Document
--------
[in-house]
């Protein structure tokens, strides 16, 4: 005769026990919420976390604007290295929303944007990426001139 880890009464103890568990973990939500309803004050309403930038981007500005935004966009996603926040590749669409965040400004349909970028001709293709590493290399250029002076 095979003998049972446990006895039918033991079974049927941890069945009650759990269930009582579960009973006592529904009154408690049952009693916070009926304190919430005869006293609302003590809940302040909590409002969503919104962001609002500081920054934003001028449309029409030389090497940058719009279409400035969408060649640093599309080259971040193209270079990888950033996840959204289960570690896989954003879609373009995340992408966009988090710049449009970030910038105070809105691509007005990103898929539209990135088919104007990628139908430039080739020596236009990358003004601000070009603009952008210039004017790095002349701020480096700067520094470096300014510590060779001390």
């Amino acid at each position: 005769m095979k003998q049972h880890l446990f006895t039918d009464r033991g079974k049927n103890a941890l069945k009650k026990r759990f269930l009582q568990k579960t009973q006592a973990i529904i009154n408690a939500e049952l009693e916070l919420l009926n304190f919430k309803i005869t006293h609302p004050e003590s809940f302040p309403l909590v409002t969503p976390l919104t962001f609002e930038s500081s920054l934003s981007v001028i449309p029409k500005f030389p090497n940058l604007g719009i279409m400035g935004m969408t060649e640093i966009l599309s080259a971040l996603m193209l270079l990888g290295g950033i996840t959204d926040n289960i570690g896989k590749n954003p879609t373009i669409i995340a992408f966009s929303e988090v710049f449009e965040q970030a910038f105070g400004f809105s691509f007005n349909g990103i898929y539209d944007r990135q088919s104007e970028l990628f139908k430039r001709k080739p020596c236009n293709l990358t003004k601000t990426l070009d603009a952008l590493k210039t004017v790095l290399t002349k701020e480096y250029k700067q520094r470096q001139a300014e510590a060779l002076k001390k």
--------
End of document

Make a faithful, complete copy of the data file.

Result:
[in-house]
């Protein structure tokens, strides 16, 4: 005769026990919420976390604007290295929303944007990426001139 880890009464103890568990973990939500309803004050309403930038981007500005935004966009996603926040590749669409965040400004349909970028001709293709590493290399250029002076 095979003998049972446990006895039918033991079974049927941890069945009650759990269930009582579960009973006592529904009154408690049952009693916070009926304190919430005869006293609302003590809940302040909590409002969503919104962001609002500081920054934003001028449309029409030389090497940058719009279409400035969408060649640093599309080259971040193209270079990888950033996840959204289960570690896989954003879609373009995340992408966009988090710049449009970030910038105070809105691509007005990103898929539209990135088919104007990628139908430039080739020596236009990358003004601000070009603009952008210039004017790095002349701020480096700067520094470096300014510590060779001390």
């Amino acid at each position: 005769m095979k003998q049972h880890l446990f006895t039918d009464r033991g079974k049927n103890a941890l069945k009650k026990r759990f269930l009582q568990k579960t009973q006592a973990i529904i009154n408690a939500e049952l009693e916070l919420l009926n304190f919430k309803i005869t006293h609302p004050e003590s809940f302040p309403l909590v409002t969503p976390l919104t962001f609002e930038s500081s920054l934003s981007v001028i449309p029409k500005f030389p090497n940058l604007g719009i279409m400035g935004m969408t060649e640093i966009l599309s080259a971040l996603m193209l270079l990888g290295g950033i996840t959204d926040n289960i570690g896989k590749n954003p879609t373009i669409i995340a992408f966009s929303e988090v710049f449009e965040q970030a910038f105070g400004f809105s691509f007005n349909g990103i898929y539209d944007r990135q088919s104007e970028l990628f139908k430039r001709k080739p020596c236009n293709l990358t003004k601000t990426l070009d603009a952008l590493k210039t004017v790095l290399t002349k701020e480096y250029k700067q520094r470096q001139a300014e510590a060779l002076k001390k």